Friday, 31 December 2010

The 2010 Manchester SEO Awards

Limit your acceptance speeches to thirty seconds please.

Best use of pectorals in social media

Old Spice

The Mashable award for useful social media news

The Next Web

Honourable mention: Mashable

Best use of impromptu audience clapping

St. John's Ambulance

The Robbie Savage award for social media buffoonery

Dr. Pepper

Best use of comedy hashtag award on Twitter


The most-annoying member of the Spotify advertising team award


The Ann Summers award for comedy sponsored links
Ann Summers

The three-days worth of research for a Manchester SEO blog award

Psycholinguistics and SEO

The least-read blog on Manchester SEO award

Psycholinguistics and SEO

The wish I hadn't sold my Xbox advert campaign award

Most popular search query for Manchester SEO referrals award

Farmville user female statistics

Most creepiest search query for Manchester SEO referrals award

Asda chicken licker

Honourable mention: Farmville user female statistics

The 'If I see this link posted on Twitter one more time...' award

XKCD's map of online communities

The bit-rubbish-but-quite-charming technology advert of the year award


The Zooey Deschanel award for the prettiest website in 2010

Monet 2010

The geekiest thing I saw in 2010 award

Most tenuous metaphor used to describe social media in a blog

Social media: A campfire at a music festival

Honourable mentions Social media: A doctor's waiting room

The Doc Brown award for coolest iPhone app downloaded in 2010


The thanks for reading this blog in 2010 award

You lot.

helped us reach

Aldermore logo
Aldermore medal

Sunday, 12 December 2010

News on Twitter: What I learned from the Topshop protest

Yesterday, 30 or so protesters flash-mobbed the Topshop store in the Arndale centre to demonstrate against alleged tax avoidance by the company.

The protest happened to descend on the shop as I was walking past. This isn't an event which normally happens everyday, so naturally, I snapped a picture and posted it on Twitter. Blame my brief tenure in the magazine industry for that.

Within three hours, the photograph had been viewed over 1,000 times. The Twitter update which included the picture had been retweeted over 40 times (most significantly by the Granada Reports and Channel 4 News Twitter feeds) and the photograph had been published alongside the news story on the Manchester Evening News and, later, the BBC website.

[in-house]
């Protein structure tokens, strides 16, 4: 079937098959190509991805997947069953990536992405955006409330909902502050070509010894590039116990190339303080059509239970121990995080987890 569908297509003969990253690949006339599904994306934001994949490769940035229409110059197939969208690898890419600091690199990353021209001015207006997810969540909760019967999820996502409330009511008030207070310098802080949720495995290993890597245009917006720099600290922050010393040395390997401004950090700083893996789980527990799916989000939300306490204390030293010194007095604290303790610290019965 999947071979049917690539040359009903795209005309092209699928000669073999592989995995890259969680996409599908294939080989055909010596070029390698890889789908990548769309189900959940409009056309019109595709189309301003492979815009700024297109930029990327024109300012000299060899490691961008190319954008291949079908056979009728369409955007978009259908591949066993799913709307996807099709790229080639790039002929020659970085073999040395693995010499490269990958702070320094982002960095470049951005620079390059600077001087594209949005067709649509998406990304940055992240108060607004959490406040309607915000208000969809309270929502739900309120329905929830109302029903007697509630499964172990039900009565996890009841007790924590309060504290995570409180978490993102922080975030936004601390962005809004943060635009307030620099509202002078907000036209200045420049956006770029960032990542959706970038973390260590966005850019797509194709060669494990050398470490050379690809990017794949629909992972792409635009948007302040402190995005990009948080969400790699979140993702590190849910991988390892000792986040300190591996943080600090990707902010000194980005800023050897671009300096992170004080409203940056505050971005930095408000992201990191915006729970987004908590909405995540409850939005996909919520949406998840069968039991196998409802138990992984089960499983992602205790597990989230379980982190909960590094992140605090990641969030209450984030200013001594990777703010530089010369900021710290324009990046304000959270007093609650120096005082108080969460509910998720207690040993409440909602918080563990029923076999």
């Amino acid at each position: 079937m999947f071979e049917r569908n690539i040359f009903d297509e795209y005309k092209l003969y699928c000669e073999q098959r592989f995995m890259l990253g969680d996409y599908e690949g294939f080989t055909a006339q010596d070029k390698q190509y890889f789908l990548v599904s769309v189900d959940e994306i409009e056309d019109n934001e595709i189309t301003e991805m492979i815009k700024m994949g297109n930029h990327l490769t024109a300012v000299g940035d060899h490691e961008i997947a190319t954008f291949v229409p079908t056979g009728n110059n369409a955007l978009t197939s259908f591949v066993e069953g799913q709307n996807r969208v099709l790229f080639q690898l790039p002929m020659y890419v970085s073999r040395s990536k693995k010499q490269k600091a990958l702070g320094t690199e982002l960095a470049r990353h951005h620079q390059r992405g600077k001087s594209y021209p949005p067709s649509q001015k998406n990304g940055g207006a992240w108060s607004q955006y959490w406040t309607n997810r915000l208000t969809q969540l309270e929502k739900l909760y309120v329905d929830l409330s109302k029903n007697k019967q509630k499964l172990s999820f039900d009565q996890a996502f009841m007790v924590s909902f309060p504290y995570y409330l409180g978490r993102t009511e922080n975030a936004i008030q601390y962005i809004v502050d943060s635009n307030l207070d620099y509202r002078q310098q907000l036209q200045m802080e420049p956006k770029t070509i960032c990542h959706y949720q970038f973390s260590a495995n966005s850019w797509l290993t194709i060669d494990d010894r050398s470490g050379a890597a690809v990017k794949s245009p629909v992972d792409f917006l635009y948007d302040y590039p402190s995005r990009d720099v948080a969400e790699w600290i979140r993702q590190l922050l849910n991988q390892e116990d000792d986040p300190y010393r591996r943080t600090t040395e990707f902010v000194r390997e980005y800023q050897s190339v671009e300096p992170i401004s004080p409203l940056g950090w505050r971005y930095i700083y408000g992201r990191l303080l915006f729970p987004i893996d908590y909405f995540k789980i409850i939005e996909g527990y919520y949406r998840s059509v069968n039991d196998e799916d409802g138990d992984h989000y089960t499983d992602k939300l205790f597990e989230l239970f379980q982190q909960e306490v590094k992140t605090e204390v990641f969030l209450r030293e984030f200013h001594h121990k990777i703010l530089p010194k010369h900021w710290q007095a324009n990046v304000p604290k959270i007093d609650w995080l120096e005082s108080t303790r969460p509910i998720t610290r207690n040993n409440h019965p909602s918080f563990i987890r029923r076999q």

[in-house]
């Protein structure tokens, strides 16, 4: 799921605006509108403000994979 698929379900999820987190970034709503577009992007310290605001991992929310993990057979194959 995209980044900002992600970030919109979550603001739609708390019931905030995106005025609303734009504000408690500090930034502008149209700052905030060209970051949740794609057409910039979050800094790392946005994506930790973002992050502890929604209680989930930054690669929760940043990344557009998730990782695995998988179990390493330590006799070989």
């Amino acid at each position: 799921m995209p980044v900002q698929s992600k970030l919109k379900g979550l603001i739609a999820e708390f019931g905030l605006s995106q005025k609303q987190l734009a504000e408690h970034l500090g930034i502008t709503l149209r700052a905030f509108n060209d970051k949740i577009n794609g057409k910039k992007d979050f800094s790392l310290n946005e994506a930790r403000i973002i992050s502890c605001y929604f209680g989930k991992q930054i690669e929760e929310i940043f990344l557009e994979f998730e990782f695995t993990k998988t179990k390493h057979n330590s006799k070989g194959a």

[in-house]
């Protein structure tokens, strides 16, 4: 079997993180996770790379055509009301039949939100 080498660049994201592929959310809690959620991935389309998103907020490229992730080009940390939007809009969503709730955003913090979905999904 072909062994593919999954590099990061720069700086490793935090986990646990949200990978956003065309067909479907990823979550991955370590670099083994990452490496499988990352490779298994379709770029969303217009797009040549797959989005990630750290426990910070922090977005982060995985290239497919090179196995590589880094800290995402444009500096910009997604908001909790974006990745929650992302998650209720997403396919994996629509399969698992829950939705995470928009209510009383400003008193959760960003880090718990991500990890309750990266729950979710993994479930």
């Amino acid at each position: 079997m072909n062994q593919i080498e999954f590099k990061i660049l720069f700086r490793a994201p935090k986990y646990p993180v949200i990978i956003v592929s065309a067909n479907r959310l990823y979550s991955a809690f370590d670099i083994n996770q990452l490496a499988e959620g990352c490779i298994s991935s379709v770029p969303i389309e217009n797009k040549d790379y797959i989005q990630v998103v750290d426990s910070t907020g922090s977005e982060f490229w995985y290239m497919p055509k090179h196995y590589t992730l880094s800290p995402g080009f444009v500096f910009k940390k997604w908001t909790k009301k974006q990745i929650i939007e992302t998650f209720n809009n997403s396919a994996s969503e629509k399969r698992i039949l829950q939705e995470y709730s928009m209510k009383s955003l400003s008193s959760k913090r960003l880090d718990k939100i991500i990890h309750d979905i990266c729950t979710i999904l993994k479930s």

The incident (while hyperlocal and incredibly small-scale; this wasn't Watergate being broken on Twitter) did provide an interesting insight into how the social network is being used as a news channel. It also highlighted a few disturbing things about the site which I hadn't considered before. As ever, please drop a comment below if you feel the desire to...

Twitter as a news-sourcing channel

I'm told that journalists aren't using Twitter in the correct way. In this instance, I will disagree.

The BBC were ridiculously quick to get in touch and their Have Your Say account had @ mentioned me 30 minutes after posting the photograph (their Twitter feed suggests a similar level of efficiency for other breaking stories on the site)

Ten minutes after their @ mention, I was talking to a researcher from BBC News.

Ten minutes after that, I was giving a quote to a staff writer for a news article.

So, within 50 minutes, the organisation had obtained all the material they needed for the story. That's impressive work. Furthermore, after the story was posted, the same account sent me a DM which included a link to the report and a thank you. That's good customer service.

A similar hat tip goes to the Manchester Evening News (although they didn't get in touch), which had posted the photograph within an hour of the protest. Someone must have been paying attention.

Would a bit of context kill you?

But, why was I in the Arndale Centre when the flash mob descended?

I was Christmas shopping. I had met up with a few mates for lunch and, while they went into Selfridges, I nipped into the Arndale Centre to have a look for a present for a friend.

Of course, no one knew any of this when I posted the photograph. All they knew was that I was taking photographs of a demonstration. For all anyone knew, I could have been a protester myself.

As many of the photographs and videos from the recent student demonstrations in London were taken by their attendees, it wouldn't have been a massive leap to assume that I was there for the demonstration itself.

And this lack of context causes problems.

Say you were one of the people outside my social circles who saw that tweet. All you know about me is my Twitter username and that I posted a photograph of a demonstration.

It's easy to jump to conclusions, so now I'm an activist (I'm not), I have an issue with Topshop (I don't), I associate myself with the four people who got arrested after this particular demonstration (I don't) and, even worse, I have anarchist tendencies (I don't).

Extreme examples? Probably, but you can see my point. What you post online affects how people perceive you. I upload a photograph of a demonstration and all of a sudden, I'm the 'kind of person who protests' (I'm not).